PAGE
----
Friends revising at table with coffee mugs

Getting the most out of revision with a friend or in a group

Sometimes, studying for exams can seem a rather solitary business.  However, there’s no reason why learners shouldn’t occasionally benefit from joining forces with a friend or friends and revising with them.

After all, if there are two or more of you, you can benefit from each other’s strengths while supporting each other in the areas where you need to improve.

boy sitting at desk revising

For example, you may find that you’ve each taken away something different after attending the same lessons, so start by comparing the notes you took.

Additionally, if you have differing views on an issue you’re learning about, that can help bring a subject alive. You’ll certainly learn to argue your case! Equally, if you have to explain something to someone else, you’ll deepen your own understanding of the topic.

That said, you need to be sure you and your study buddy or buddies are genuinely benefiting from your joint sessions. You should have specific aims each time you get together, rather than a vague notion of ‘meeting up to revise’. Are you supporting each other to pass a particular exam, complete a specific project or work through the basic elements of a subject?

Be precise about where and how long to meet for, and how often you’ll be getting together. Meeting for around two hours once or twice a week is probably a good average, depending on what works for you.

You can meet in each other’s homes if you have the discipline to resist the inevitable temptations of TV, music and the kitchen. A coffee shop can make a pleasant change of scene, and although it costs money for drinks and snacks, it can ease the pain of relentless revision alone.  A library may also work if there’s a suitable area where you can talk to each other.

It’s fine just to meet up, share a physical study space, and enjoy breaks together, but having a study partner comes into its own when you discuss topics, test each other and fill one another’s knowledge gaps.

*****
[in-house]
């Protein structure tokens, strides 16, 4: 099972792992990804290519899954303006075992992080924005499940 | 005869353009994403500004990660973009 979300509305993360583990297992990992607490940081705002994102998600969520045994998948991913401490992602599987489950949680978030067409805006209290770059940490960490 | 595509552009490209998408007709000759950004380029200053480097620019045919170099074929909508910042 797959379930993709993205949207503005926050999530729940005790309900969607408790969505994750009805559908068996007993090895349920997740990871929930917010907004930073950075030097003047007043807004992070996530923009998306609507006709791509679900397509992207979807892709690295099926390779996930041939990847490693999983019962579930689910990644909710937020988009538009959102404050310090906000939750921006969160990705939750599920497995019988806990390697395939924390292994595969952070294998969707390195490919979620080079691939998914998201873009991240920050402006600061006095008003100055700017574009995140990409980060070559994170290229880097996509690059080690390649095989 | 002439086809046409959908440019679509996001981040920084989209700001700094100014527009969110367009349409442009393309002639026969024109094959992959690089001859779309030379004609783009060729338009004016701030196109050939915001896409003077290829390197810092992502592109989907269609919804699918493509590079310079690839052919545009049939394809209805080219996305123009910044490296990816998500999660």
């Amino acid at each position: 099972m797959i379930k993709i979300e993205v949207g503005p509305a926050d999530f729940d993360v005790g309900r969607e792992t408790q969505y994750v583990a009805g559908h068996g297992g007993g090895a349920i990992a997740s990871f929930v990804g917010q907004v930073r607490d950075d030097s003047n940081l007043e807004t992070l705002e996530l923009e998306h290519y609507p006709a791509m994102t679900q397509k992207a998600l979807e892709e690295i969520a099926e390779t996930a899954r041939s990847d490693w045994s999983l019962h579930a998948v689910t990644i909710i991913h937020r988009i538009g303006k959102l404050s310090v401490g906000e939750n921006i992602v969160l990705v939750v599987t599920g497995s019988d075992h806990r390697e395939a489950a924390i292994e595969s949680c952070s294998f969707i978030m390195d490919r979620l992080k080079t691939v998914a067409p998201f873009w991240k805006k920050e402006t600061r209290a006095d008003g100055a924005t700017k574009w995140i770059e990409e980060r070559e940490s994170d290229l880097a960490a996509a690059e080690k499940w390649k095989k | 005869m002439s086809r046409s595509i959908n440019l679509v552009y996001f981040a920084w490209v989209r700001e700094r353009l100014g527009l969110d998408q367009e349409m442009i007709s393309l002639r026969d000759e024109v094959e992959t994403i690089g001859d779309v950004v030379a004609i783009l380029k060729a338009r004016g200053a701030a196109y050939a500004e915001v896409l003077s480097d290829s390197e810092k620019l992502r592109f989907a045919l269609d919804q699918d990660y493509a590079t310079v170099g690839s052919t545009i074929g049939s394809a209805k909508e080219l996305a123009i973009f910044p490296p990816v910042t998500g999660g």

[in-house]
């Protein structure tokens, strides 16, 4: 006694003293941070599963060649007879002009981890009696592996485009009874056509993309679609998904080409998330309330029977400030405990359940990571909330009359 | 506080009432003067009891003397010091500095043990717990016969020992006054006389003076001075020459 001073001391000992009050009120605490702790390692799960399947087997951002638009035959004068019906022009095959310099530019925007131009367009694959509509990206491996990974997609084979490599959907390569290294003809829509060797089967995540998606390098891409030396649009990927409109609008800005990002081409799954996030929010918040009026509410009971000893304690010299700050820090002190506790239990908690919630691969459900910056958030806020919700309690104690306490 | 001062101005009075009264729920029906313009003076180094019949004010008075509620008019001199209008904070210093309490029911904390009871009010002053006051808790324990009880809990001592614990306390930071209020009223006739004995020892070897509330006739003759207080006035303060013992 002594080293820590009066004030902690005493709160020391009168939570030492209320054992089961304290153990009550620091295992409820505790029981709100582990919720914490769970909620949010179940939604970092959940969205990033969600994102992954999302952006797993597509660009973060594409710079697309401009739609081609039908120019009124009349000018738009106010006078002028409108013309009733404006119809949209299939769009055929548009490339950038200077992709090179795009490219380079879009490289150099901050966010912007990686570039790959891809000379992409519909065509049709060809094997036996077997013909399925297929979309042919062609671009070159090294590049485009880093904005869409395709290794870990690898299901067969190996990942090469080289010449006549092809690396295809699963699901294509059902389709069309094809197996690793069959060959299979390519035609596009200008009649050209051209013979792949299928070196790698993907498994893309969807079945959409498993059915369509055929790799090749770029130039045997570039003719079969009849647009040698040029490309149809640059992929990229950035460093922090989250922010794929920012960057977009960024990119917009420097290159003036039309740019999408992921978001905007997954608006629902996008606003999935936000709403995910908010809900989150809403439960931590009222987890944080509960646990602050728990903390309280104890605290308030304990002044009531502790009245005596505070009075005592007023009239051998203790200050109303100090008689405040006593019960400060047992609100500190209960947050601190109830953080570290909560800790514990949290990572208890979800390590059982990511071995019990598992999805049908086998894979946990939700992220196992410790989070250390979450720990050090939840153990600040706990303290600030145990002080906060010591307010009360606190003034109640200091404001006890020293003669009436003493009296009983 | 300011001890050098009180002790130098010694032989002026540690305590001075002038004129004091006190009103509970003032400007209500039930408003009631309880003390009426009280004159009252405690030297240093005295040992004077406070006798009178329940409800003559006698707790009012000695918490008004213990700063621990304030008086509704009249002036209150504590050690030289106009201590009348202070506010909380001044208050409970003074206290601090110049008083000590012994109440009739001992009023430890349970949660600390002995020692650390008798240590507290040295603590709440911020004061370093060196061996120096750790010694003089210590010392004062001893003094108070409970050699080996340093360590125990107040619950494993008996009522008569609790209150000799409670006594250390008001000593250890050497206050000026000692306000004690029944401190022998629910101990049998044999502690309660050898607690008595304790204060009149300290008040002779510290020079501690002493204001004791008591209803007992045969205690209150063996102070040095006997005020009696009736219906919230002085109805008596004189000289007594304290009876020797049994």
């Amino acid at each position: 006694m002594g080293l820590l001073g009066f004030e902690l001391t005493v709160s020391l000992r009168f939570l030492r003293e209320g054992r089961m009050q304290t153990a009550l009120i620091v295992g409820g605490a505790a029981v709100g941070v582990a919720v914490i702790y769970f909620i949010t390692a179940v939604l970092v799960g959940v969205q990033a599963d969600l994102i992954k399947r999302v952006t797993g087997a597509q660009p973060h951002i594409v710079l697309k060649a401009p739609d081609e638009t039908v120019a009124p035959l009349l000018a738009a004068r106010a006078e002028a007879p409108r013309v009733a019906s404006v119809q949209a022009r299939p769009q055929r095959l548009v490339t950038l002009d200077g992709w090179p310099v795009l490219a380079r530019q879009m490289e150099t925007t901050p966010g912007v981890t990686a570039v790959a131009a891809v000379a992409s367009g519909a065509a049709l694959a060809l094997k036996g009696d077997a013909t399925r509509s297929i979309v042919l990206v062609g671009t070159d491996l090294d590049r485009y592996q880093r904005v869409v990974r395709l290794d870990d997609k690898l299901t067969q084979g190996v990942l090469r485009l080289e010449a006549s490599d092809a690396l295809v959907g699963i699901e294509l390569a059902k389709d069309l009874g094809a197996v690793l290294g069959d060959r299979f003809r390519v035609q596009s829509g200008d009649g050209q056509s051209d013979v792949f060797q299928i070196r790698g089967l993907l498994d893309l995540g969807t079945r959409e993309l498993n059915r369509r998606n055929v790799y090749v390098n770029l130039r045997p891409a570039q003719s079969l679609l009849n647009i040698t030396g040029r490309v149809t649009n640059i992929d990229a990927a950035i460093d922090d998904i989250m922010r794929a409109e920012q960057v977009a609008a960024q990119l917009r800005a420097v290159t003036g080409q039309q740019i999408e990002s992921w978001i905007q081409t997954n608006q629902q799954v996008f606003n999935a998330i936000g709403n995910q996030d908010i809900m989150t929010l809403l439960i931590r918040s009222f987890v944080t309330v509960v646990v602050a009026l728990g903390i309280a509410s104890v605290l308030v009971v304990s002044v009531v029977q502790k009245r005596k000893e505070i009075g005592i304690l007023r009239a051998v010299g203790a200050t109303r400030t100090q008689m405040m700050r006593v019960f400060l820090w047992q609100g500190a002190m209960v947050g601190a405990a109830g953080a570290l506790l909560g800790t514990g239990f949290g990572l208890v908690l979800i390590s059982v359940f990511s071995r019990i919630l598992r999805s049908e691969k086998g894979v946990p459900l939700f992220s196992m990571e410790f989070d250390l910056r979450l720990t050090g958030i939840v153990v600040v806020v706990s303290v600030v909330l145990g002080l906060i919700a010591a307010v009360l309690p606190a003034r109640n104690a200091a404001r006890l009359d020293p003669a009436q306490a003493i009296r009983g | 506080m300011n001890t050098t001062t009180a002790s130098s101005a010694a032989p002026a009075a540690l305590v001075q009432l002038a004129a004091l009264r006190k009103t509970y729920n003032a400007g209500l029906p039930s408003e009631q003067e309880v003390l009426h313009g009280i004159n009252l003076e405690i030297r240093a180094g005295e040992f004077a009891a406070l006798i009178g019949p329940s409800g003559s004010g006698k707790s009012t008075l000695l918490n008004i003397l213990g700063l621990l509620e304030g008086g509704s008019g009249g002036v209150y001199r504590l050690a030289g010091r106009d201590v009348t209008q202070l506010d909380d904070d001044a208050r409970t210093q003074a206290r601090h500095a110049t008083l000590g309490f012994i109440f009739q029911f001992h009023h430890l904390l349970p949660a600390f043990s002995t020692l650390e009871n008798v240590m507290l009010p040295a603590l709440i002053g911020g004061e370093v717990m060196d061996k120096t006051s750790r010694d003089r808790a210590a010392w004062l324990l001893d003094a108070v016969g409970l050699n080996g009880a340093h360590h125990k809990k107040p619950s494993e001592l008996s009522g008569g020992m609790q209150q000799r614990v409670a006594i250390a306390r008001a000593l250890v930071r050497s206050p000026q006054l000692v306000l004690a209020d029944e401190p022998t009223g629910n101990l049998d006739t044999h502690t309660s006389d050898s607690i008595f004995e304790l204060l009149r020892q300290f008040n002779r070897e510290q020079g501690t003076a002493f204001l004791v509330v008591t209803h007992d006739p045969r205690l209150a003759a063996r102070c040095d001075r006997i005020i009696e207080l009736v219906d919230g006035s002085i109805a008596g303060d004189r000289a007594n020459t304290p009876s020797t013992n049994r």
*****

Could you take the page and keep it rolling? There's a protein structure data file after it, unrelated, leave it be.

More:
Structure your sessions well, in a way that works for you. For example, you might start with a rapid recap of what you’ve learnt so far that week, followed by a sustained period focusing on your allotted subjects or units for that day, before finishing with a recap of what you’ve just covered. If you’re working for more than an hour, factor in break times for chats or to replenish drinks, amounting to no more than 15 minutes in every 60.

If you’re working in a group, keep it to a maximum of four students including yourself (any more probably won’t be workable). Get the right blend of talents and personalities, and be sure everyone is prepared to contribute. You’ll need to be organised – so why not use an online platform such as Doodle to coordinate schedules?

Working with others can provide an extra boost to your studying, although it is no substitute for solo efforts; realistically, you’ll still be working alone most of the time. You’ll also need to be committed and disciplined to make it work, but, done well, joint studying sessions can make a positive difference to your revision programme – and even make revising fun!

splay of coloured revision index cards


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